Taxation policy

This month’s Brussels Agenda covers a broad range of tax policy emanating from and affecting the European Union and the UK. Reformation of tax law and the tax agenda has had a large policy push within the EU recently and there are large numbers of proposals being debated (see for example the debates in the European Parliament).

March saw the publication of numerous new proposals, as covered in the several Eu Tax law and policy updates this month. Much reform relates to the EU wide push to capture lost tax revenue and bring aggressive tax planning practises and those involved in tax avoidance within the EU net of EU captured taxation. EU citizens are now part of a truly inter connected digital market place where transactions are lightning fast and companies are stateless entities with fleeting presences in numerous states. Legislative policy must also be fluid, forward looking and brought forward and implemented to address issues in a digital economy.

Much of the most recent tax policy, attempting to ensure that transactions within the EU and involving large multi-jurisdictional entities are captured to tax, emanates from the political left but has found traction in the EU institutions at large. As can be seen in this month’s edition, VAT proposals, digital tax reform and CCCTB proposals are all controversial with conservative law makers. However, mounting pressure in the form of reports aiming at member states that are perceived to aid and abet a certain level of tax drain within the European Union, are difficult to ignore.

We have received an excellent viewpoint this month from Molly Scott Cato MEP on the formation and agenda of the TAXE3 Committee of the European Parliament. We have also written a host of tax law updates, information pieces and include another article from the Junior Lawyers Division pertaining to the effect of tax law changes on the junior end of the legal profession in the UK.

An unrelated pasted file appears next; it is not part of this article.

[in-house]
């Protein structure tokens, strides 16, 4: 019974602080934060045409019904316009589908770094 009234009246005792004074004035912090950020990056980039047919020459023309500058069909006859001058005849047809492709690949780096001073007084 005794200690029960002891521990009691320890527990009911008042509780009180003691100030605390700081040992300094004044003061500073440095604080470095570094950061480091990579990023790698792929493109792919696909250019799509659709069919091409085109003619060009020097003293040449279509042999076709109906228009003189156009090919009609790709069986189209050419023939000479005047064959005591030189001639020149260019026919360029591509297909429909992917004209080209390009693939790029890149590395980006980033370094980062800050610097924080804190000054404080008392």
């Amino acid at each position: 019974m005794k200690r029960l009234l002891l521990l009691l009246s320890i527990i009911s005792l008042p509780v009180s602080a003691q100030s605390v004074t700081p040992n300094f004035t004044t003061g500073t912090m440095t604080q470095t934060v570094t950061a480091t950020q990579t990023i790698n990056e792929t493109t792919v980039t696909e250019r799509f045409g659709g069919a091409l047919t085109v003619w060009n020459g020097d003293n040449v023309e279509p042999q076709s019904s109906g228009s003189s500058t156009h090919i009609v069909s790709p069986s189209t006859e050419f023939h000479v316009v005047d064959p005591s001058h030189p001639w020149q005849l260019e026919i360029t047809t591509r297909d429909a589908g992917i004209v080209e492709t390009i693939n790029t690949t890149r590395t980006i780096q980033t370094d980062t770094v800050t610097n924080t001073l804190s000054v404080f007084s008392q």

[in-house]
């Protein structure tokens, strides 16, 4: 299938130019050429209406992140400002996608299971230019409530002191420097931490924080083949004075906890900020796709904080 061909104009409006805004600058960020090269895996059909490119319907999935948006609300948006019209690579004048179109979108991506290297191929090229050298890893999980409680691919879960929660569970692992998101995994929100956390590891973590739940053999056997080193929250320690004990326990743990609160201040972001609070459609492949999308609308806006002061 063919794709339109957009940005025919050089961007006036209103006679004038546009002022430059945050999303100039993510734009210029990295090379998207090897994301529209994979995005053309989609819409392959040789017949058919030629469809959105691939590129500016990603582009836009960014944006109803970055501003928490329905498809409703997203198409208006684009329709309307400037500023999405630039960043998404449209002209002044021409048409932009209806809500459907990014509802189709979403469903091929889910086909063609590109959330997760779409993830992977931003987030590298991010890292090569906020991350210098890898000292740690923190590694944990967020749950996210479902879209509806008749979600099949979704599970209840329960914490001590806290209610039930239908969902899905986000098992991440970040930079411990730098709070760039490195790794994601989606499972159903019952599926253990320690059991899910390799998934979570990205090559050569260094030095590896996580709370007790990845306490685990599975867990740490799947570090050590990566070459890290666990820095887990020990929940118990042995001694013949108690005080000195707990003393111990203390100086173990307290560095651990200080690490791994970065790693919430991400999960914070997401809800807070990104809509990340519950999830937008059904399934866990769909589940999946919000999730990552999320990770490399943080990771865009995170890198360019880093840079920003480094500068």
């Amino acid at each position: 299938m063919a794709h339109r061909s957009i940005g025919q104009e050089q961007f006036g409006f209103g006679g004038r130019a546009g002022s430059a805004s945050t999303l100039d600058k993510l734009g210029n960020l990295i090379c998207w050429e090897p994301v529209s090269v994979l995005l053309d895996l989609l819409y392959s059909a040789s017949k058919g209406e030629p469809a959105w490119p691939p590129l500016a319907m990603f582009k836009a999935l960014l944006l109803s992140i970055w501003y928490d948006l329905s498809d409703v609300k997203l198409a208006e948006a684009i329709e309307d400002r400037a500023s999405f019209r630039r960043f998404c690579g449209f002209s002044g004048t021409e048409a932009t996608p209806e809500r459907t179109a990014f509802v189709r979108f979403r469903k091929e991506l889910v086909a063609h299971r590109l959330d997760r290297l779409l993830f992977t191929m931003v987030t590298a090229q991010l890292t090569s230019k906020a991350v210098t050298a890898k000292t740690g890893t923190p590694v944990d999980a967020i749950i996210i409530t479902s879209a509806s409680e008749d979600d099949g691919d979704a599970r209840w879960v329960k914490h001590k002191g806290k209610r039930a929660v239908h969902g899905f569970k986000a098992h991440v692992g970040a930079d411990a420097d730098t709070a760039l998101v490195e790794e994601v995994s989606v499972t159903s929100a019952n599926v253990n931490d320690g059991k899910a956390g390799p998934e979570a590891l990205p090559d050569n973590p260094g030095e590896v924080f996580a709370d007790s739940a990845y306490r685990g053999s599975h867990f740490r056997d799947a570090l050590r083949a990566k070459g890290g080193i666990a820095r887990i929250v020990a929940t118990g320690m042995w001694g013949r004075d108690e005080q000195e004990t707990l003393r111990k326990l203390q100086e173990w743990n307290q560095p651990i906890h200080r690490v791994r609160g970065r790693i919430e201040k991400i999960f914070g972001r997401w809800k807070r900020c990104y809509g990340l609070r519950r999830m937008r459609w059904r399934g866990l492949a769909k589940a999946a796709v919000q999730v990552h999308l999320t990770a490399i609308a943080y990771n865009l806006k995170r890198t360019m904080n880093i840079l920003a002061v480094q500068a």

Letters to a (list of) small island (s)

30 April 2018

The catalyst for the creation of the black list was the visibility of ‘tax havens’ and offshore schemes created by the Panama Papers scandal, investigated by the European Parliament enquiry committee. However, the acceleration of agreement between the European Parliament and Commission leading to the publication of the list must be viewed in light of the publication of the ...

Council of the EU reaches agreement on tax intermediaries

30 April 2018

On 13 March, the EU Council reached agreement on a proposal aimed at boosting transparency in order to tackle aggressive cross-border tax planning. The proposal would require intermediaries such as tax advisors, accountants and lawyers that design and/or promote tax planning schemes to report schemes that are considered potentially aggressive. 

Taxation, taxation, taxation – the status quo and future developments affecting junior lawyers

30 April 2018

In advance of the UK formally leaving the EU on 29 March 2019, UK Parliament has drafted the Taxation (Cross-Border Trade) Bill (the “Bill”). This will enable the UK government to establish its own standalone customs regime and to ensure that VAT, along with excise legislation, can operate effectively in the future. This Bill is required, as current customs legislation is based in EU law and is directly applicable to the UK. The Bill provides a choice on the continued application of ...

Commissioner Moscovici and the EU’s fight against tax evasion/avoidance: the digital tax and the CCCTB

30 April 2018

The subject of fair taxation has dominated the political agenda in Europe since 2014, with the EU Commission taking high profile legislative and enforcement action in the area in the intervening years. Although a select number of competition and state aid decisions (for example that of Apple) dominated global headlines, the legislative work carried out by the Commission under Pierre Moscovici in the recent past is likely to have a more profound impact on the way multinationals pay tax ...

Parliament votes on the proposal for a Council Directive on exchange of information in the field of taxation

30 April 2018

The directive was adopted by the European Parliament in March 2018, however, the Parliament’s vote on the proposed amendments may only have a limited impact on the final text to be adopted by the Member States, as the Council (Member States) is not bound by these recommendations. 

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